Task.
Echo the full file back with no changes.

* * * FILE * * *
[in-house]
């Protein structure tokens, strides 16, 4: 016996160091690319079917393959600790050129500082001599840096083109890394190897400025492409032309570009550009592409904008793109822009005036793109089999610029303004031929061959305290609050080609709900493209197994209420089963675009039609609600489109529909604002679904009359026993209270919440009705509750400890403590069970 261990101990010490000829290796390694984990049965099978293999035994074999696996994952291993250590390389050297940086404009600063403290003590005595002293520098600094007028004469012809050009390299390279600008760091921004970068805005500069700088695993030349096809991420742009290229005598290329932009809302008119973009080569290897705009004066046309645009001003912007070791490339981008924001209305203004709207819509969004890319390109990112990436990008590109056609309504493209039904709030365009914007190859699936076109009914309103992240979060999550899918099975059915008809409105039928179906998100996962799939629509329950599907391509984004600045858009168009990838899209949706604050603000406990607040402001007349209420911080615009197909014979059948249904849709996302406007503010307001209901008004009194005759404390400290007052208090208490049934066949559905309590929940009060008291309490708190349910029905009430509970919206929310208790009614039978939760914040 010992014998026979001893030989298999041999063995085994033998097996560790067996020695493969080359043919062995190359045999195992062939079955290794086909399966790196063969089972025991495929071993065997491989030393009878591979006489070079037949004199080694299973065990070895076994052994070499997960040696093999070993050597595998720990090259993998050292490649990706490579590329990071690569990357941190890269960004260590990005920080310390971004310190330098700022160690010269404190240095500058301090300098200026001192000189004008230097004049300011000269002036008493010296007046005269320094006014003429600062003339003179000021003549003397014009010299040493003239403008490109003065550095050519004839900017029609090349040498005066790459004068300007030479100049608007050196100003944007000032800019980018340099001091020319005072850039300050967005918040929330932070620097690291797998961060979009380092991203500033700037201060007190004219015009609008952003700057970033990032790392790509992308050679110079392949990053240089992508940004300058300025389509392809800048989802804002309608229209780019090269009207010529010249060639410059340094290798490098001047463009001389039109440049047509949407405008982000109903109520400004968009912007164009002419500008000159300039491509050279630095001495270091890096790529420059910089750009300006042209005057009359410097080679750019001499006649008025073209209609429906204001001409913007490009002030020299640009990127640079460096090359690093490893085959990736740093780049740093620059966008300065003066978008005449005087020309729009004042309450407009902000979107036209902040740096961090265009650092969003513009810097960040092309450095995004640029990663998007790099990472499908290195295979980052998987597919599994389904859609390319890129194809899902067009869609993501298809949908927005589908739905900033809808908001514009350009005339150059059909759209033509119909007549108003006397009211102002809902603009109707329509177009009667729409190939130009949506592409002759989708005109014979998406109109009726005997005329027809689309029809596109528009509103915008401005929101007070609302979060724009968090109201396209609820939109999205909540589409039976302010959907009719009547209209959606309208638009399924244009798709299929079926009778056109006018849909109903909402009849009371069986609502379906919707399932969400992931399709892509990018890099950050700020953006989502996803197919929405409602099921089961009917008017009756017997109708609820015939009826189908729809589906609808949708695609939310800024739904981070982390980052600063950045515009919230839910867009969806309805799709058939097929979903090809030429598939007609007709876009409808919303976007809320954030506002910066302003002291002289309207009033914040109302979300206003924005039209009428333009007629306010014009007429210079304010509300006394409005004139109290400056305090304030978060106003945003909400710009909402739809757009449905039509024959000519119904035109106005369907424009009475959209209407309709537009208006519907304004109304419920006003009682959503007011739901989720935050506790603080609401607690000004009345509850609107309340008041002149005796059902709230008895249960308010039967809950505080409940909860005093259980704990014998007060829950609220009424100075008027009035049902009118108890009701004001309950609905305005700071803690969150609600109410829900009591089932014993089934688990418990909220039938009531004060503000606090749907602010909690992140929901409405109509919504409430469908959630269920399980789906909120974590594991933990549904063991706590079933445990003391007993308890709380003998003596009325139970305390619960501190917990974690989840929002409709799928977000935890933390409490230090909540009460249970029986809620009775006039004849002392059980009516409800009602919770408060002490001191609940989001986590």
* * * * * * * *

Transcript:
[in-house]
């Protein structure tokens, strides 16, 4: 016996160091690319079917393959600790050129500082001599840096083109890394190897400025492409032309570009550009592409904008793109822009005036793109089999610029303004031929061959305290609050080609709900493209197994209420089963675009039609609600489109529909604002679904009359026993209270919440009705509750400890403590069970 261990101990010490000829290796390694984990049965099978293999035994074999696996994952291993250590390389050297940086404009600063403290003590005595002293520098600094007028004469012809050009390299390279600008760091921004970068805005500069700088695993030349096809991420742009290229005598290329932009809302008119973009080569290897705009004066046309645009001003912007070791490339981008924001209305203004709207819509969004890319390109990112990436990008590109056609309504493209039904709030365009914007190859699936076109009914309103992240979060999550899918099975059915008809409105039928179906998100996962799939629509329950599907391509984004600045858009168009990838899209949706604050603000406990607040402001007349209420911080615009197909014979059948249904849709996302406007503010307001209901008004009194005759404390400290007052208090208490049934066949559905309590929940009060008291309490708190349910029905009430509970919206929310208790009614039978939760914040 010992014998026979001893030989298999041999063995085994033998097996560790067996020695493969080359043919062995190359045999195992062939079955290794086909399966790196063969089972025991495929071993065997491989030393009878591979006489070079037949004199080694299973065990070895076994052994070499997960040696093999070993050597595998720990090259993998050292490649990706490579590329990071690569990357941190890269960004260590990005920080310390971004310190330098700022160690010269404190240095500058301090300098200026001192000189004008230097004049300011000269002036008493010296007046005269320094006014003429600062003339003179000021003549003397014009010299040493003239403008490109003065550095050519004839900017029609090349040498005066790459004068300007030479100049608007050196100003944007000032800019980018340099001091020319005072850039300050967005918040929330932070620097690291797998961060979009380092991203500033700037201060007190004219015009609008952003700057970033990032790392790509992308050679110079392949990053240089992508940004300058300025389509392809800048989802804002309608229209780019090269009207010529010249060639410059340094290798490098001047463009001389039109440049047509949407405008982000109903109520400004968009912007164009002419500008000159300039491509050279630095001495270091890096790529420059910089750009300006042209005057009359410097080679750019001499006649008025073209209609429906204001001409913007490009002030020299640009990127640079460096090359690093490893085959990736740093780049740093620059966008300065003066978008005449005087020309729009004042309450407009902000979107036209902040740096961090265009650092969003513009810097960040092309450095995004640029990663998007790099990472499908290195295979980052998987597919599994389904859609390319890129194809899902067009869609993501298809949908927005589908739905900033809808908001514009350009005339150059059909759209033509119909007549108003006397009211102002809902603009109707329509177009009667729409190939130009949506592409002759989708005109014979998406109109009726005997005329027809689309029809596109528009509103915008401005929101007070609302979060724009968090109201396209609820939109999205909540589409039976302010959907009719009547209209959606309208638009399924244009798709299929079926009778056109006018849909109903909402009849009371069986609502379906919707399932969400992931399709892509990018890099950050700020953006989502996803197919929405409602099921089961009917008017009756017997109708609820015939009826189908729809589906609808949708695609939310800024739904981070982390980052600063950045515009919230839910867009969806309805799709058939097929979903090809030429598939007609007709876009409808919303976007809320954030506002910066302003002291002289309207009033914040109302979300206003924005039209009428333009007629306010014009007429210079304010509300006394409005004139109290400056305090304030978060106003945003909400710009909402739809757009449905039509024959000519119904035109106005369907424009009475959209209407309709537009208006519907304004109304419920006003009682959503007011739901989720935050506790603080609401607690000004009345509850609107309340008041002149005796059902709230008895249960308010039967809950505080409940909860005093259980704990014998007060829950609220009424100075008027009035049902009118108890009701004001309950609905305005700071803690969150609600109410829900009591089932014993089934688990418990909220039938009531004060503000606090749907602010909690992140929901409405109509919504409430469908959630269920399980789906909120974590594991933990549904063991706590079933445990003391007993308890709380003998003596009325139970305390619960501190917990974690989840929002409709799928977000935890933390409490230090909540009460249970029986809620009775006039004849002392059980009516409800009602919770408060002490001191609940989001986590």